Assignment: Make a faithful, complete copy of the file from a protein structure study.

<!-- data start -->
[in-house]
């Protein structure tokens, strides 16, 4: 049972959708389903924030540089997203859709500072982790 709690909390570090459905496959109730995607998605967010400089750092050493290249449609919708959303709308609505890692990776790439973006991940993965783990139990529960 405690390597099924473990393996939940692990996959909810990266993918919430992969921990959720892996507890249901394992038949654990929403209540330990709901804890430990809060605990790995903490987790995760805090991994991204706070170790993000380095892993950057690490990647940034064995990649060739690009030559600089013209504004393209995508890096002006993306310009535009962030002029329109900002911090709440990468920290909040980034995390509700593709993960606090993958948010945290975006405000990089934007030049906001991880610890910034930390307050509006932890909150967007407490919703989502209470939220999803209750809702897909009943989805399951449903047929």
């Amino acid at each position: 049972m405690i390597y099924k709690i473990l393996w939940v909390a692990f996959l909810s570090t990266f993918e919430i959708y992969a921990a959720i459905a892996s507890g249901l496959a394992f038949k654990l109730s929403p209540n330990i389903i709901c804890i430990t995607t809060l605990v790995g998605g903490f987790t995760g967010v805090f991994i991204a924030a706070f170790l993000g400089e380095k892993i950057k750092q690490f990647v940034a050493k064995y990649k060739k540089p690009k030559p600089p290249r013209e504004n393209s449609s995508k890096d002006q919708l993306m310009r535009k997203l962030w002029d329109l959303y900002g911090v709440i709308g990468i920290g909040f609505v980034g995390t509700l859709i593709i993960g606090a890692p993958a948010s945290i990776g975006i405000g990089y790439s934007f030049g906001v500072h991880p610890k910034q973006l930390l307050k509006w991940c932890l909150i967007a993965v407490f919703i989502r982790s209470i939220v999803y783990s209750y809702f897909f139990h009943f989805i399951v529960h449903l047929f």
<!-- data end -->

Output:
[in-house]
């Protein structure tokens, strides 16, 4: 049972959708389903924030540089997203859709500072982790 709690909390570090459905496959109730995607998605967010400089750092050493290249449609919708959303709308609505890692990776790439973006991940993965783990139990529960 405690390597099924473990393996939940692990996959909810990266993918919430992969921990959720892996507890249901394992038949654990929403209540330990709901804890430990809060605990790995903490987790995760805090991994991204706070170790993000380095892993950057690490990647940034064995990649060739690009030559600089013209504004393209995508890096002006993306310009535009962030002029329109900002911090709440990468920290909040980034995390509700593709993960606090993958948010945290975006405000990089934007030049906001991880610890910034930390307050509006932890909150967007407490919703989502209470939220999803209750809702897909009943989805399951449903047929």
């Amino acid at each position: 049972m405690i390597y099924k709690i473990l393996w939940v909390a692990f996959l909810s570090t990266f993918e919430i959708y992969a921990a959720i459905a892996s507890g249901l496959a394992f038949k654990l109730s929403p209540n330990i389903i709901c804890i430990t995607t809060l605990v790995g998605g903490f987790t995760g967010v805090f991994i991204a924030a706070f170790l993000g400089e380095k892993i950057k750092q690490f990647v940034a050493k064995y990649k060739k540089p690009k030559p600089p290249r013209e504004n393209s449609s995508k890096d002006q919708l993306m310009r535009k997203l962030w002029d329109l959303y900002g911090v709440i709308g990468i920290g909040f609505v980034g995390t509700l859709i593709i993960g606090a890692p993958a948010s945290i990776g975006i405000g990089y790439s934007f030049g906001v500072h991880p610890k910034q973006l930390l307050k509006w991940c932890l909150i967007a993965v407490f919703i989502r982790s209470i939220v999803y783990s209750y809702f897909f139990h009943f989805i399951v529960h449903l047929f």